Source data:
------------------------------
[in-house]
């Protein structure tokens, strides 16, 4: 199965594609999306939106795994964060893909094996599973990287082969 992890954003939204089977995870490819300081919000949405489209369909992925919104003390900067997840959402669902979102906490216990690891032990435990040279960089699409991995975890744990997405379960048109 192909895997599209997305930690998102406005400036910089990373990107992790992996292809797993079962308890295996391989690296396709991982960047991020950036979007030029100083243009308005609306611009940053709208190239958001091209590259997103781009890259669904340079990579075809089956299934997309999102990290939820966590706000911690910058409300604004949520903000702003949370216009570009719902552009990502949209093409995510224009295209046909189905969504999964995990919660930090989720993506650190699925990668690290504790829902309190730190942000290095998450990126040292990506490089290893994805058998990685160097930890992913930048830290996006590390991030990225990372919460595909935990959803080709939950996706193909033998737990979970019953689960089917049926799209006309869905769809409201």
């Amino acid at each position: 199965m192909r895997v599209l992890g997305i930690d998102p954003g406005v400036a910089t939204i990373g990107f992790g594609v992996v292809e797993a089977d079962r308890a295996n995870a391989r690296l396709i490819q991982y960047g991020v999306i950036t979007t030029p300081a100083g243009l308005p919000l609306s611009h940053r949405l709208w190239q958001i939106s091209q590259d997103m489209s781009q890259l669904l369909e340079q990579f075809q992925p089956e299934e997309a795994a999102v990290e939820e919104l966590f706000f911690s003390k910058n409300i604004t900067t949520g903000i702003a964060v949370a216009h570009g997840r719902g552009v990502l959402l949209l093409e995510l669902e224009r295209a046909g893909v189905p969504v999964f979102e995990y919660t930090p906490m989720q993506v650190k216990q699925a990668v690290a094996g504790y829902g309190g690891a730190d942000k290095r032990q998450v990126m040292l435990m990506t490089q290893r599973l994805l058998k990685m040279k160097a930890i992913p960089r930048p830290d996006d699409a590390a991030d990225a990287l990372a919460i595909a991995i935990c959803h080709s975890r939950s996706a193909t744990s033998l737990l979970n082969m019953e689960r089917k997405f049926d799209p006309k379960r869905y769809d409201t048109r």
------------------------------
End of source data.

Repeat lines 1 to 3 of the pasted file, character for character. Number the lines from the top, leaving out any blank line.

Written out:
[in-house]
């Protein structure tokens, strides 16, 4: 199965594609999306939106795994964060893909094996599973990287082969 992890954003939204089977995870490819300081919000949405489209369909992925919104003390900067997840959402669902979102906490216990690891032990435990040279960089699409991995975890744990997405379960048109 192909895997599209997305930690998102406005400036910089990373990107992790992996292809797993079962308890295996391989690296396709991982960047991020950036979007030029100083243009308005609306611009940053709208190239958001091209590259997103781009890259669904340079990579075809089956299934997309999102990290939820966590706000911690910058409300604004949520903000702003949370216009570009719902552009990502949209093409995510224009295209046909189905969504999964995990919660930090989720993506650190699925990668690290504790829902309190730190942000290095998450990126040292990506490089290893994805058998990685160097930890992913930048830290996006590390991030990225990372919460595909935990959803080709939950996706193909033998737990979970019953689960089917049926799209006309869905769809409201």
């Amino acid at each position: 199965m192909r895997v599209l992890g997305i930690d998102p954003g406005v400036a910089t939204i990373g990107f992790g594609v992996v292809e797993a089977d079962r308890a295996n995870a391989r690296l396709i490819q991982y960047g991020v999306i950036t979007t030029p300081a100083g243009l308005p919000l609306s611009h940053r949405l709208w190239q958001i939106s091209q590259d997103m489209s781009q890259l669904l369909e340079q990579f075809q992925p089956e299934e997309a795994a999102v990290e939820e919104l966590f706000f911690s003390k910058n409300i604004t900067t949520g903000i702003a964060v949370a216009h570009g997840r719902g552009v990502l959402l949209l093409e995510l669902e224009r295209a046909g893909v189905p969504v999964f979102e995990y919660t930090p906490m989720q993506v650190k216990q699925a990668v690290a094996g504790y829902g309190g690891a730190d942000k290095r032990q998450v990126m040292l435990m990506t490089q290893r599973l994805l058998k990685m040279k160097a930890i992913p960089r930048p830290d996006d699409a590390a991030d990225a990287l990372a919460i595909a991995i935990c959803h080709s975890r939950s996706a193909t744990s033998l737990l979970n082969m019953e689960r089917k997405f049926d799209p006309k379960r869905y769809d409201t048109r």